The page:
New Brunswick

Province 'assured' Moncton a third homeless shelter will open in coming months

While the City of Moncton says it has been 'assured' by the provincial government that a third homeless shelter will open in the coming months, the province won't confirm that and says instead it is focused on "long-term solutions."

Provincial government has not confirmed city's statements

Dr. Heather Logan is calling on the government to add more case-managers and outreach workers across the province. She says navigating the bureaucracy is 'almost impossible' for people trying to find housing and recover from addiction. (Shane Magee/CBC)

While the City of Moncton says it has been 'assured' by the provincial government that a third homeless shelter will open in the coming months, the province won't confirm that and says instead it is focused on "long-term solutions."

"We've been assured by the province, and I fully believe, that there is going to be another permanent shelter that is damp, that is going to be set up by the fall," Vincent Merola, Moncton's community development officer for social inclusion, told reporters April 18.

A damp shelter has more lenient rules about allowing people in who have consumed alcohol or drugs. 

Merola made a similar statement at a public meeting April 24, saying a shelter would open in "late summer or early fall" and accommodate both women and men.  

But the province has not directly answered repeated requests over recent weeks to confirm that. Dorothy Shephard, the minister of Social Development, was not made available to answer questions. 

Vincent Merola, Moncton's community development officer for social inclusion, told reporters last month that the province has 'assured' the city a third homeless shelter will open in the coming months. (Shane Magee/CBC)

"The Department will continue to support shelters when needed, but we want our focus to remain on providing long-term, permanent solutions to end homelessness, such as wrap-around supports and rent supplements," Danielle Elliott, a spokesperson for Social Development, said in an email last week. 

"We know that community groups and the municipality are interested in developing a new shelter in Moncton. The department looks forward to continuing its work with our community partners and the municipality on our shared priorities."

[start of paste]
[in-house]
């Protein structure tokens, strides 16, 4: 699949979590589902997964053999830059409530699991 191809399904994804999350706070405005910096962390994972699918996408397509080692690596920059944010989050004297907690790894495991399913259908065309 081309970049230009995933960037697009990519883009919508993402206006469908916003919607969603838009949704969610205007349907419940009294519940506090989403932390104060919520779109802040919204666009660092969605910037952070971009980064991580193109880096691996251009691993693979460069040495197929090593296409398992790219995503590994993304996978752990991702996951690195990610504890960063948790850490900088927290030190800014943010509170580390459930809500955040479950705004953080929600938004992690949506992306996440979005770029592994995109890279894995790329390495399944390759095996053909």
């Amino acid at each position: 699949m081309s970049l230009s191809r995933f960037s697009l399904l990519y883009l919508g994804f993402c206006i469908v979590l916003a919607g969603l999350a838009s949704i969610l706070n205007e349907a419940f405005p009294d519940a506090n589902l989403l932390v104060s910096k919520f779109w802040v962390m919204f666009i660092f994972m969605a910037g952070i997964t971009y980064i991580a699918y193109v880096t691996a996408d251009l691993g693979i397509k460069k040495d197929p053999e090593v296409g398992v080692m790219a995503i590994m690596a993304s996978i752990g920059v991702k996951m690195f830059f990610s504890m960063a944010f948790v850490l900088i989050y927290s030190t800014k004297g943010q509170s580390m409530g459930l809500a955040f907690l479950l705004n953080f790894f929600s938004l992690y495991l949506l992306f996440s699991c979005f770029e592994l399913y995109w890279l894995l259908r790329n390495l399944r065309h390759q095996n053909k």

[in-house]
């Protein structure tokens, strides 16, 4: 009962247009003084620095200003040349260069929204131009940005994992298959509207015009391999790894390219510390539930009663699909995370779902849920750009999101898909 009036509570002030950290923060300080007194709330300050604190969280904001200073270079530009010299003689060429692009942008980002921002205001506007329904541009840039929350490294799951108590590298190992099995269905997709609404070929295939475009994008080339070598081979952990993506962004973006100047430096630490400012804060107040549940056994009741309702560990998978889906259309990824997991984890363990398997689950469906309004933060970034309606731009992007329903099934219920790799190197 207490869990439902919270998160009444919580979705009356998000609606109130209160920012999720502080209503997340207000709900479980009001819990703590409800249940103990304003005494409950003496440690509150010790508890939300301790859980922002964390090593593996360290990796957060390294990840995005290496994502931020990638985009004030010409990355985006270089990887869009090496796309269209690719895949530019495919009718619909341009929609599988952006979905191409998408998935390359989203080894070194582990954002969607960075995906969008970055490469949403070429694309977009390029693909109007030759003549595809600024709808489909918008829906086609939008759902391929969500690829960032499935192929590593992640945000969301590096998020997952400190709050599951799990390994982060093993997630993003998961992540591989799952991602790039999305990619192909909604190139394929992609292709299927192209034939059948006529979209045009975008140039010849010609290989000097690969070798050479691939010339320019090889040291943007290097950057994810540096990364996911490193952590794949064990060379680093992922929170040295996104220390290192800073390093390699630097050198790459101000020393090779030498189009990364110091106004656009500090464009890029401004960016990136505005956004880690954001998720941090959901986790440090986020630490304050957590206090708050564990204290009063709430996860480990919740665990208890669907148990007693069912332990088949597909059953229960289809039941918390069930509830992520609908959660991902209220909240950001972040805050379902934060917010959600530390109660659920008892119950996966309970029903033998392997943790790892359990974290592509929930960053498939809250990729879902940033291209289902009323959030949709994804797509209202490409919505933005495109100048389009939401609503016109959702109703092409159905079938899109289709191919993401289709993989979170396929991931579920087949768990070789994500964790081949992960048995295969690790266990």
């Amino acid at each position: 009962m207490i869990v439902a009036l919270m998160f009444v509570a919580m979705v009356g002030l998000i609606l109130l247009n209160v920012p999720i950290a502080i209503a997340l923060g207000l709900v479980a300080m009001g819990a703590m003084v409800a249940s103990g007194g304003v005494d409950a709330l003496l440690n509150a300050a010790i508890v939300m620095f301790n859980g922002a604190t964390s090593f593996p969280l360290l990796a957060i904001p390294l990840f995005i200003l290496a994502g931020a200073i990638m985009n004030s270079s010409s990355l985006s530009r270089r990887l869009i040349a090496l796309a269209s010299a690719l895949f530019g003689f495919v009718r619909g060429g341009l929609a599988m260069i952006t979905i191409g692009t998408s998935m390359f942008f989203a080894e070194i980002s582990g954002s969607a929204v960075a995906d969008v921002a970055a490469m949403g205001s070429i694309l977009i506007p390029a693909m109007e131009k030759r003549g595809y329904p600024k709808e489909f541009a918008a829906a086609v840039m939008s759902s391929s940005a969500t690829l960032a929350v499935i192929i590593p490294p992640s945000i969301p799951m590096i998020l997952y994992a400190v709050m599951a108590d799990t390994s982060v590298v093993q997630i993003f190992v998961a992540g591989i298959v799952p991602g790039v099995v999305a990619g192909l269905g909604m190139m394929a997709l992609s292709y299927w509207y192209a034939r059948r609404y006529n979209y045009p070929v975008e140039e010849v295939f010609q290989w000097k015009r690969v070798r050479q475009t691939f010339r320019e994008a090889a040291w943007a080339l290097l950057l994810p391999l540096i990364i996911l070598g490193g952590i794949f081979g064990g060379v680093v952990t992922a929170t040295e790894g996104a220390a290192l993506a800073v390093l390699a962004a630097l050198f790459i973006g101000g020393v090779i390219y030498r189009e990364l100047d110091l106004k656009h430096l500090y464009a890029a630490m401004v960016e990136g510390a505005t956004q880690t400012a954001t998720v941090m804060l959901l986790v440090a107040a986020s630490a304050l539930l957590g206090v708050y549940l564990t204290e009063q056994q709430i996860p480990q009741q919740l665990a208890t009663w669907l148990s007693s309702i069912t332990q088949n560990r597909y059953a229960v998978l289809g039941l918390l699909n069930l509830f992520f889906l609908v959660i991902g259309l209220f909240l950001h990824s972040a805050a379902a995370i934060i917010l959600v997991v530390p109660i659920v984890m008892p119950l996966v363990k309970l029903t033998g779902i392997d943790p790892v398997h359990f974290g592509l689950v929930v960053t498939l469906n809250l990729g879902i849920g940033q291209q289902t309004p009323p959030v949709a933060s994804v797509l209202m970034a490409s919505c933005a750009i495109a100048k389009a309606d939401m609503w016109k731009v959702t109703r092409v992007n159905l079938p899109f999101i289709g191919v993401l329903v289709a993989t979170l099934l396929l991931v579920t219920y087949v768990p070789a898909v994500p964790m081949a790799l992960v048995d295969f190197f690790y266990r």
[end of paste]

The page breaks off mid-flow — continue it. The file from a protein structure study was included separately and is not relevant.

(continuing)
The same statement was sent in April when CBC News asked for confirmation of a third shelter following Merola's comments. 

It's not clear how much a new shelter could cost. 

The province provided just over $80,000 to each of the two existing shelters in 2018-19. The city provided grants of $25,000 to each of the shelters.

Last week, it was revealed that Fredericton would receive more than $50,000 from the province after the city requested funding for an out-of-the-cold shelter. The city submitted a request for the funding to the province. 

Isabelle LeBlanc, Moncton's director of communications, said the idea of opening a third shelter has been discussed in meetings where a provincial government representative is present. But the city has not sent a letter to the province, as Fredericton did, making a formal request. 

Two out-of-the-cold shelters opened in Moncton last winter amid an outcry from the community to do more to address homelessness.

About 100 people slept at two emergency housing shelters in Moncton this winter. The shelters closed April 1. (Pierre Fournier/CBC)

A shelter run by volunteers at the Humanity Project saw about 50 people per night. A government-funded shelter at the former Assumption Boulevard fire hall saw a similar number of people each night. Both closed at the start of April.

The province increased funding for the city's existing two shelters to boost capacity. 

When Moncton ordered a tent camp dismantled behind the Assumption Boulevard fire hall last month, several people staying there said they didn't want to go to the existing shelters because of the rules.

Meanwhile, there's still no word on when a provincial affordable housing and homelessness plan will be released. Funding from the federal government that would be used for that plan started to flow April 1.

About the Author

Shane Magee

Reporter

Shane Magee is a Moncton-based reporter for CBC.

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